On Sequels

Reading some of the reviews and discussions out there on Dragon Age 2 got me to thinking – Did Bioware do a disservice to themselves by declaring this game a sequel?  They call it a sequel on the game’s official site, and they put a ‘2’ after it, but it may have damaged the perception of the game a bit to do so.  Even the CNN review says it “isn’t exactly a sequel” and I agree with them.  A sequel, to use the wiki definition as an example, is:

a narrative, documental, or other work of literature, film, theatre, or music that continues the story of or expands upon issues presented in some previous work. In the common context of a narrative work of fiction, a sequel portrays events set in the same fictional universe as a previous work, usually chronologically following the events of that work.

Let’s examine DA2 in this context.  It *is* in the same fictional universe, though DA2 starts during DA:O, not after.  You’ve got a bit of character overlap but not much, but the most important character from Origins is not directly present, the Warden.  The new game is set in the same world, but all new locations.  The DA2 story has some elements you came up against in the first game, which I won’t spoil, but still, to me, doesn’t seem like all this adds up to clearcut sequel status.  It became clearest to me when someone mentioned Baldur’s Gate:  Dark Alliance, a game my wife and I very much enjoyed, but played quite a bit different from other BG games.  DA2 doesn’t stray THAT far away, but it did move.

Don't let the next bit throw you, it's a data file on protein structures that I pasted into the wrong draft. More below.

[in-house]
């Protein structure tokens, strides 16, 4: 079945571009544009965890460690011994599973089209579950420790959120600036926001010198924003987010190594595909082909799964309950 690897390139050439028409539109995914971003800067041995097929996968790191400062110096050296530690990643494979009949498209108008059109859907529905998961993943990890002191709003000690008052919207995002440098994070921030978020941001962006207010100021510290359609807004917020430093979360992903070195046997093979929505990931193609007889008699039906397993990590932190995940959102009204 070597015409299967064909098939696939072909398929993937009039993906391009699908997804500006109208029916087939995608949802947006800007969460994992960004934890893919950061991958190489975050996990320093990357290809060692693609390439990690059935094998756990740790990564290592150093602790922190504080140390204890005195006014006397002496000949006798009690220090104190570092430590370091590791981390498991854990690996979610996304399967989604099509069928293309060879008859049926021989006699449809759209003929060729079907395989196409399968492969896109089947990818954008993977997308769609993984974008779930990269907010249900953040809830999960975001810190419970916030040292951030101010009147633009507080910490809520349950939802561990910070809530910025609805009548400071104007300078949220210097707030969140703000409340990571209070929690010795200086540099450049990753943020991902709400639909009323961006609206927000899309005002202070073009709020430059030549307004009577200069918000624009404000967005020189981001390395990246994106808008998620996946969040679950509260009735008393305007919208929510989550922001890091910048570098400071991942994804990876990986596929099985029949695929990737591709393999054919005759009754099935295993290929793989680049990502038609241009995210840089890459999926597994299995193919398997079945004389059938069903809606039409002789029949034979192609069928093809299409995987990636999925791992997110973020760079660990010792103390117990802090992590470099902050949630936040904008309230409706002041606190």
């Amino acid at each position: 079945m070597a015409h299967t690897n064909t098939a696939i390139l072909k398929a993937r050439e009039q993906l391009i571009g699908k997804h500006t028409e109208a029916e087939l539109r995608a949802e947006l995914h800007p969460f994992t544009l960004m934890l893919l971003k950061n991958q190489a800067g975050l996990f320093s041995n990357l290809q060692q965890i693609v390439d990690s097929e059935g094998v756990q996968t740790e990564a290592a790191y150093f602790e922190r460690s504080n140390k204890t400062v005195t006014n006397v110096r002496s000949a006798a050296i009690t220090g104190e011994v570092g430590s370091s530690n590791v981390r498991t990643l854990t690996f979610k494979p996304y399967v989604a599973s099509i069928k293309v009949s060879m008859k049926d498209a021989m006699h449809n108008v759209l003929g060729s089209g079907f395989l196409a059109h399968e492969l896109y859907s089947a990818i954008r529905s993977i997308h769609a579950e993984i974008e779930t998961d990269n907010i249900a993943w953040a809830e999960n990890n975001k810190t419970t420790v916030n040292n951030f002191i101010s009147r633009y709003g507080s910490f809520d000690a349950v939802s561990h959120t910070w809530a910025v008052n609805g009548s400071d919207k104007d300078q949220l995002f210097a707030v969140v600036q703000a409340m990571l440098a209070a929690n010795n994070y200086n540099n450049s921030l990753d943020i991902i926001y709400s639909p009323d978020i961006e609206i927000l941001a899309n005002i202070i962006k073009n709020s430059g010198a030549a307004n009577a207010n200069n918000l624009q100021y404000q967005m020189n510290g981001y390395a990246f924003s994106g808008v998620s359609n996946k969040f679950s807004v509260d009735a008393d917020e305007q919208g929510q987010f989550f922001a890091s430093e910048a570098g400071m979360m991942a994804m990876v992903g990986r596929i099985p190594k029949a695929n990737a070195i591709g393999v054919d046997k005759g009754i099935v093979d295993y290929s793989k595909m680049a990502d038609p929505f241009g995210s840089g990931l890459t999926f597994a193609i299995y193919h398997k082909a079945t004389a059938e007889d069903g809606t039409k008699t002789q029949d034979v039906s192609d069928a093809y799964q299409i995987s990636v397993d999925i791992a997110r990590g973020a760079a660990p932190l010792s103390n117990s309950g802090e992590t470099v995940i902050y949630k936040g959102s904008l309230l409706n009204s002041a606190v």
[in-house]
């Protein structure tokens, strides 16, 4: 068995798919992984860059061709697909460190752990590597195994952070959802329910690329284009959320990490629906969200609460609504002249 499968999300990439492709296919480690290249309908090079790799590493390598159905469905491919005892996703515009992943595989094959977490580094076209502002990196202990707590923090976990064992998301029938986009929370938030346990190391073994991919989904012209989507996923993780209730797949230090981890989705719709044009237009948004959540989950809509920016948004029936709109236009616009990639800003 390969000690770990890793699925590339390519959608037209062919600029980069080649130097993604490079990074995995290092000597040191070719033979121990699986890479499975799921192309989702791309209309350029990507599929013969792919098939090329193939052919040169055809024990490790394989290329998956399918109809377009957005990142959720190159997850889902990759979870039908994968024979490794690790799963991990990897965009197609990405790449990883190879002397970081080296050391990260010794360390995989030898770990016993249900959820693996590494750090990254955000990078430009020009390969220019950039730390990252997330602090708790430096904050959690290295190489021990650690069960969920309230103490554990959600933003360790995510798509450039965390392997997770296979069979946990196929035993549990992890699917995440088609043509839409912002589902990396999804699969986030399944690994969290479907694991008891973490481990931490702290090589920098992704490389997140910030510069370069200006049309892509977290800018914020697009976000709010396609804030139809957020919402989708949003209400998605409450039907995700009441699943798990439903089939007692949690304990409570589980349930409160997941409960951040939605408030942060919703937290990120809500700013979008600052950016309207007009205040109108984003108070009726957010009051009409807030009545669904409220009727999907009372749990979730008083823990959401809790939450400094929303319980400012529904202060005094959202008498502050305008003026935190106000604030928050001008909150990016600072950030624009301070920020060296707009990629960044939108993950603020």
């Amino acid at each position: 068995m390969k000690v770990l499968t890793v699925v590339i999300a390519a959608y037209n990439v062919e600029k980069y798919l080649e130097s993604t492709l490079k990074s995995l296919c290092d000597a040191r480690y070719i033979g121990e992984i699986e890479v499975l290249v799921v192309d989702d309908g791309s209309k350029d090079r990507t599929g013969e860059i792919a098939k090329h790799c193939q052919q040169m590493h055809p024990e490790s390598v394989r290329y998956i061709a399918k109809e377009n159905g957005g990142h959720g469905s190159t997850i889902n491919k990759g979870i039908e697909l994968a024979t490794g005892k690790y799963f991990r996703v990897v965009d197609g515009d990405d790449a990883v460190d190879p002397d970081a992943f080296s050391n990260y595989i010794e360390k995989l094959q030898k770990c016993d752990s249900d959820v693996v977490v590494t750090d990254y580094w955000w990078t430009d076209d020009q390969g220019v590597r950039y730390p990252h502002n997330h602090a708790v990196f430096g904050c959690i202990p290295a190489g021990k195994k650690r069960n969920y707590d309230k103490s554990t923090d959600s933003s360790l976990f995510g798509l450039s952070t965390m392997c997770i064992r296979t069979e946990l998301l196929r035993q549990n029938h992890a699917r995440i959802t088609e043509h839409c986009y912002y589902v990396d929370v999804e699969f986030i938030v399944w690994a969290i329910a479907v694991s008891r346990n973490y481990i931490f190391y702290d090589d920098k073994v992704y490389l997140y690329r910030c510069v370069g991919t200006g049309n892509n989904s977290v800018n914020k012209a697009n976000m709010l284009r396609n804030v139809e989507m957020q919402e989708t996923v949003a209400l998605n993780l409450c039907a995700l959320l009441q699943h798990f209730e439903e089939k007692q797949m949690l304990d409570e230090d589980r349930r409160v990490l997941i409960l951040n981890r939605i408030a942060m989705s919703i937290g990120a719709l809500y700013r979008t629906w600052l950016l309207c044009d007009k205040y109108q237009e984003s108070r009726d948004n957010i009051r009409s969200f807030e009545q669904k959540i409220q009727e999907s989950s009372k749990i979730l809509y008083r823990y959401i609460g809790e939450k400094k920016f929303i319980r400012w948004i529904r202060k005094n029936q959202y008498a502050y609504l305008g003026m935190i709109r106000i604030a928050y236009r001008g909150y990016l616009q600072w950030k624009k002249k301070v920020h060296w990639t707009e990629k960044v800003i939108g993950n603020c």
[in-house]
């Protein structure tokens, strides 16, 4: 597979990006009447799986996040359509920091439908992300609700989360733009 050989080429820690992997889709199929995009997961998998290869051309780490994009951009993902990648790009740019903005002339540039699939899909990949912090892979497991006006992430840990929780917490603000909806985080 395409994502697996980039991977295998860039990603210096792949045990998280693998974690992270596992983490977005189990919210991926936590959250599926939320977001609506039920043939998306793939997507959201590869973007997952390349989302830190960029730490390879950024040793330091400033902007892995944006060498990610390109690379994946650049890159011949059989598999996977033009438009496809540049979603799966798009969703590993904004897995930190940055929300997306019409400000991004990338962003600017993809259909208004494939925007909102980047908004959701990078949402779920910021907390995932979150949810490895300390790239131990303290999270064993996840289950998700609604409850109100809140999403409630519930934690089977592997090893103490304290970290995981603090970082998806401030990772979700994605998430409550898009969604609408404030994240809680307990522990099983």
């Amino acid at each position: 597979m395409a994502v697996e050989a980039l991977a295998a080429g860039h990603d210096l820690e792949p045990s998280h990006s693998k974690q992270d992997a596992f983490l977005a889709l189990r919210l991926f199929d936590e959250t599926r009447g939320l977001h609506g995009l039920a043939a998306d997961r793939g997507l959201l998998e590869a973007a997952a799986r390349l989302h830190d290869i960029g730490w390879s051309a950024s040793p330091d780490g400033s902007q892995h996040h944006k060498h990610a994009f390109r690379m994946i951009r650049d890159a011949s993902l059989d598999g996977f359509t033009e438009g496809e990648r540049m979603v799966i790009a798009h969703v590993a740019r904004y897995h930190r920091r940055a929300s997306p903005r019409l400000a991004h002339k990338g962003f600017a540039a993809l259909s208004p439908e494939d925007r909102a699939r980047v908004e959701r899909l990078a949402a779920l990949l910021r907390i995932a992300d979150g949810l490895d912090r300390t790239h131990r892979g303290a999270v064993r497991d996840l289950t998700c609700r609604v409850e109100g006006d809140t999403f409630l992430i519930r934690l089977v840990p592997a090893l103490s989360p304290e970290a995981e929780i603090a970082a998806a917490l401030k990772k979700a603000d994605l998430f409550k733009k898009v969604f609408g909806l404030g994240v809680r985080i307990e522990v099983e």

That isn’t a bad thing, though.  The problem is not with the game, but how it was sold to the consumer.  When I hear ‘sequel’, I’m thinking of games like Diablo 2, Warcraft 2 and the like.  Games that are bigger/better/MORE of what came before.  Yes, there are new features, graphical upgrades, but you see the progression.  You don’t see that so much with DA2.  There’s enough things that are different (some would say downgraded) and enough gameplay has changed that it really feels more like a spinoff than a true sequel.  Instead of slapping a ‘2’ after the name and calling it a day, Bioware should’ve titled it something like “Dragon Age:  The Champion of Kirkwall” while simultaneously announcing development of a true sequel 2-3 years down the road, closer to the Elder Scrolls dev cycle.  Those playing the Kirkwall game wouldn’t necessarily be expecting ‘more of the same’ as DA:O, and a real high fantasy epic world-spanning adventure ‘true sequel’ would still be very welcome.  Everyone is happy, and we can be done with the whiners complaining about not having all the origin stories in the game NOT named Origins.